UPDATE ON Al Shabaab Apologists Occupy United States Courthouse -Prosecutor: Women knew group involved in terrorism. On wiretap Amina Farah Ali jihadist fundraiser siad (The Mujahidin should be supported "let the civilians die.)" Mujahidin is a term for holy warriors.Shabaab Sympathizer Come out in Full Force federal courthouse in Minneapolis.
If a Muslim woman wasn't punished for refusing to stand when a federal judge entered his Minneapolis courtroom, others would have been emboldened to show disrespect for the court, the judge has ruled.
Chief U.S. District Judge Michael Davis wrote that defendant Amina Farah Ali's silent gesture -- which she said was rooted in religious principle -- could have led to chaos during her trial on terrorism-related charges last year.
"If Ali were allowed to sit while court is called, it may have been possible that her many sympathizers would have begun to emulate her in a show of support," Davis wrote in an opinion and order.
"The court was also concerned that allowing Ali to show disrespect for the court by failing to rise would encourage additional signs of disrespect, leading to a loss of control in the courtroom."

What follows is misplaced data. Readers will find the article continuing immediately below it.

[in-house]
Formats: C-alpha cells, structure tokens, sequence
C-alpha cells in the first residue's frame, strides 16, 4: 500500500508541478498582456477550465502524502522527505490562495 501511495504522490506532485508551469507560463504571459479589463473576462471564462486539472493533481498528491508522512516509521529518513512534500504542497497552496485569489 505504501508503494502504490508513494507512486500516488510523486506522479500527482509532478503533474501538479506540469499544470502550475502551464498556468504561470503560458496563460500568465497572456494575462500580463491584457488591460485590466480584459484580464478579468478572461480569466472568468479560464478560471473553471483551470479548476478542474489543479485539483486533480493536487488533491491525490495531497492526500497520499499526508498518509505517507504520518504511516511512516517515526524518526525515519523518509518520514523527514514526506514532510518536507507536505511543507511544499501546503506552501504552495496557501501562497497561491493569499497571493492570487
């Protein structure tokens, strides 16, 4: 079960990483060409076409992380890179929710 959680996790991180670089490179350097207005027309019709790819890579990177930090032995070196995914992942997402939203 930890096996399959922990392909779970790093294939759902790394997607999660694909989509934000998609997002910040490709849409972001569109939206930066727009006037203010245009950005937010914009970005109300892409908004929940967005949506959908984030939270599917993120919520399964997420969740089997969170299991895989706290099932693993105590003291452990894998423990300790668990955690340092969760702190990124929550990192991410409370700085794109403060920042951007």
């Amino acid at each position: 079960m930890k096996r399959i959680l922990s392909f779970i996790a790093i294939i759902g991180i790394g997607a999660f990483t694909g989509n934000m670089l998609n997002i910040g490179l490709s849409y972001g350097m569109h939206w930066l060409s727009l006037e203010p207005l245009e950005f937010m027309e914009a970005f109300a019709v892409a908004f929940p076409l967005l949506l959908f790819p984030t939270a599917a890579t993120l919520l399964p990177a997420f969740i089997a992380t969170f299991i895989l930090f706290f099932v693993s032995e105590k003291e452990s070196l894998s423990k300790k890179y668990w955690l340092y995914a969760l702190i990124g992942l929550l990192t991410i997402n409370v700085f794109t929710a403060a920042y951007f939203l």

Ali, 36, is one of two Rochester women awaiting sentencing for raising money for al-Shabaab, a group fighting the government of her native Somalia.
In a pretrial hearing and during the first two days of her trial last October, Ali refused to stand when Davis entered or left the courtroom. The "standing requirement," as it is known, is intended as a show of respect for the legal system in general and not the judge in particular.
After the first incident, Davis warned her that he would find her in contempt if she did it again. She did, and in all, the judge issued 20 contempt citations against her and gave her five days in jail for each.